Maloney is considering bid for attorney general (updated)

A source close to Rep. Sean Patrick Maloney said Wednesday that the third-term Democrat is considering running for New York attorney general in the wake of Eric Schneiderman’s resignation, a surprise this week that has set off a burst of competition for an office that was not on the political radar.

The source said Maloney has made calls to explore a potential run, a decision he would have to make before the state Democratic Committee holds its convention on Long Island in two weeks. Numerous names of potential Democratic candidates have been floated since Monday night, when Schneiderman abruptly quit after the New Yorker magazine reported allegations from former girlfriends who said he had beaten them.

Maloney, an attorney who held political posts in Washington and Albany and was working for a law firm before he was elected to Congress in 2012, has shown interest in the job in the past, having competed with Gov. Andrew Cuomo and other contenders in a Democratic primary for attorney general in 2006 that Cuomo won.

Maloney already filed his petitions to run for a fourth term in the House of Representatives. But state law would allow him to decline those petitions if he’s nominated to run for attorney general. If that were to happen, the people listed on his congressional petitions as his vacancy committee would name another Democrat to run for his House seat, according to state Board of Elections spokesman John Conklin.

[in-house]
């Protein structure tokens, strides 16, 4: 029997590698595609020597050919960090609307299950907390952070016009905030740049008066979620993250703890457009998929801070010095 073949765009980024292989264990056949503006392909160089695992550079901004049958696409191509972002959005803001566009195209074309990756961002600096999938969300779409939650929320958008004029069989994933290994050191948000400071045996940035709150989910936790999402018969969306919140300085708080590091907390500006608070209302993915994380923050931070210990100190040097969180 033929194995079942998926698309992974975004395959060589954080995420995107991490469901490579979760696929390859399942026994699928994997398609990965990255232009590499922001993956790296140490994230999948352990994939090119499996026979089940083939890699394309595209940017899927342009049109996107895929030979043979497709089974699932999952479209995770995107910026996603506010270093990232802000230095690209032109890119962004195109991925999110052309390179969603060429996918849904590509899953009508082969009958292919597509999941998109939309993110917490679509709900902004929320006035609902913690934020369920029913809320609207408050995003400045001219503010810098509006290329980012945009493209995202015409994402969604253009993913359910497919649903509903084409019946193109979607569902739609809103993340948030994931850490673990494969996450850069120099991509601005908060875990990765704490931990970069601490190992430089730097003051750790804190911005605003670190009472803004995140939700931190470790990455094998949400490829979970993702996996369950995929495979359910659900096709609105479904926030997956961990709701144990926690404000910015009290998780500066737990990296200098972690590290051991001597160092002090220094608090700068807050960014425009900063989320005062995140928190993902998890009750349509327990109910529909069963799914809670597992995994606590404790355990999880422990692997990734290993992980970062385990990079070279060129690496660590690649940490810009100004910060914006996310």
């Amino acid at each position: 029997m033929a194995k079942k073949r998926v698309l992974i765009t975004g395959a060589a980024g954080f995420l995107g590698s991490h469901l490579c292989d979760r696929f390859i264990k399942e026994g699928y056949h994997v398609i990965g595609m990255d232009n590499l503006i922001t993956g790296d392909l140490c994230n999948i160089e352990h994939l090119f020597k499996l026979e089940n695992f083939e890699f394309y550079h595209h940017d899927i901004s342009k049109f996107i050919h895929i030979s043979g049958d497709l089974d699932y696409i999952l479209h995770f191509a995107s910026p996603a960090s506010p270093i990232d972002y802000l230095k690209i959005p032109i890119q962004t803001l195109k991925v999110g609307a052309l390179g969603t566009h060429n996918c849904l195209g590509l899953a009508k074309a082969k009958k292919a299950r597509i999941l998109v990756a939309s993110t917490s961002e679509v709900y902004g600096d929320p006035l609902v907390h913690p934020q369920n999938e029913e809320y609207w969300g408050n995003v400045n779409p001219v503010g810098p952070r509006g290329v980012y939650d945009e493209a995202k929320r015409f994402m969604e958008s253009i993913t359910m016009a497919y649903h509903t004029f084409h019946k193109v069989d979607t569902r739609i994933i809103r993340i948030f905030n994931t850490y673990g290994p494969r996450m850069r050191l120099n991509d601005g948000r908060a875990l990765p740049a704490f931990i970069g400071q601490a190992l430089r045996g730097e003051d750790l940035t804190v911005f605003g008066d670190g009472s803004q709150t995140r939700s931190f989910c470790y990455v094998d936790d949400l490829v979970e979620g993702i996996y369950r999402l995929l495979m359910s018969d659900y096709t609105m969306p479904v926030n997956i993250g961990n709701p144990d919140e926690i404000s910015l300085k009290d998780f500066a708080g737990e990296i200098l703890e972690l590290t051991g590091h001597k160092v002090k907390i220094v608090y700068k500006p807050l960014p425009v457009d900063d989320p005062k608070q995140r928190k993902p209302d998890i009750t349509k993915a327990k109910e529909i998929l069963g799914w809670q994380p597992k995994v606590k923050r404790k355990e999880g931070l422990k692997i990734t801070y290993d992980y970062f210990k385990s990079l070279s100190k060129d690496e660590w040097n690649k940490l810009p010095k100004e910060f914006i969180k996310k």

Maloney is set to compete this fall with Orange County Legislator Jim O’Donnell, a Goshen Republican, for New York’s 18th Congressional District seat. He had $3.2 million in his campaign account as of March 31.

Schneiderman’s downfall also has stirred Republicans’ interest in a race the party had all but written off. Orange County District Attorney David Hoovler, a Republican elected to a second term in November, said Tuesday he had turned down requests to consider running for attorney general.

“I was asked by various state party officials to consider it, both just today and in that past,” Hoovler told the Times Herald-Record’s Heather Yakin. “​I’ve declined. I still have a lot of things I want to accomplish as district attorney here in Orange County.”​
(Update: O’Donnell, Maloney’s opponent in the congressional race, rebuked his interest in the attorney general’s job, asserting in a press release on Thursday that Maloney, a former aide to President Bill Clinton, previously expected to return to the White House to work in a Hillary Clinton administration. “It’s clear to anyone watching that Sean Maloney has zero interest in continuing to serve the people of the 18th Congressional District,” O’Donnell said.)

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